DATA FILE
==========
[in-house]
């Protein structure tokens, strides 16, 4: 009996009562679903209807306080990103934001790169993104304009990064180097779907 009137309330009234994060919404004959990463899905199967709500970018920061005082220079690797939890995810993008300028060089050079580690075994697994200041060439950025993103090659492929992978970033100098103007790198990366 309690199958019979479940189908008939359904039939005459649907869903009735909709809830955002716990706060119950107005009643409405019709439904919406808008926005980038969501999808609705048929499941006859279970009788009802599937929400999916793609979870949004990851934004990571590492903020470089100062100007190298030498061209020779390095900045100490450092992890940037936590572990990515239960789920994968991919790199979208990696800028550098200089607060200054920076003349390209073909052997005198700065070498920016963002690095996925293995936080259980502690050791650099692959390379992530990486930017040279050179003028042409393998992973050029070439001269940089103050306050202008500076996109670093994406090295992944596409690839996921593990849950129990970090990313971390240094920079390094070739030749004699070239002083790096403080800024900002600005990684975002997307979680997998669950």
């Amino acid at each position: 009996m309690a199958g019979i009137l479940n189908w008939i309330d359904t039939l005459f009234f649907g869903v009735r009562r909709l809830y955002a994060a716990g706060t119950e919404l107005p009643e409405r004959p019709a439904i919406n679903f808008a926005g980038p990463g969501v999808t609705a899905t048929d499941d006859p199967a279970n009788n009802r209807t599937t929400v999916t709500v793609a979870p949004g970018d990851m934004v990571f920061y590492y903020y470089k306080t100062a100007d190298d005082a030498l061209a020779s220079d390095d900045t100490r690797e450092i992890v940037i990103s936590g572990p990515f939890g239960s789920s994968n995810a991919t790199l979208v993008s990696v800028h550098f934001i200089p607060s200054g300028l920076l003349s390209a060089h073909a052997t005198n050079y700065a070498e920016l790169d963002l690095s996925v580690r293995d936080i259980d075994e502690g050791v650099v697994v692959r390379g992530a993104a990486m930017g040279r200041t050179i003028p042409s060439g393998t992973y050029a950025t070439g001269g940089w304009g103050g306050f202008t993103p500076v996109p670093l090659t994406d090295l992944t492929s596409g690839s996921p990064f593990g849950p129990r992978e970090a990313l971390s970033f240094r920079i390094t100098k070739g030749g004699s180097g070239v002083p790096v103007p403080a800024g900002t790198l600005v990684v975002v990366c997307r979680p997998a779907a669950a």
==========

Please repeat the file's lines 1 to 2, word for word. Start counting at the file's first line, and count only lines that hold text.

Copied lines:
[in-house]
């Protein structure tokens, strides 16, 4: 009996009562679903209807306080990103934001790169993104304009990064180097779907 009137309330009234994060919404004959990463899905199967709500970018920061005082220079690797939890995810993008300028060089050079580690075994697994200041060439950025993103090659492929992978970033100098103007790198990366 309690199958019979479940189908008939359904039939005459649907869903009735909709809830955002716990706060119950107005009643409405019709439904919406808008926005980038969501999808609705048929499941006859279970009788009802599937929400999916793609979870949004990851934004990571590492903020470089100062100007190298030498061209020779390095900045100490450092992890940037936590572990990515239960789920994968991919790199979208990696800028550098200089607060200054920076003349390209073909052997005198700065070498920016963002690095996925293995936080259980502690050791650099692959390379992530990486930017040279050179003028042409393998992973050029070439001269940089103050306050202008500076996109670093994406090295992944596409690839996921593990849950129990970090990313971390240094920079390094070739030749004699070239002083790096403080800024900002600005990684975002997307979680997998669950």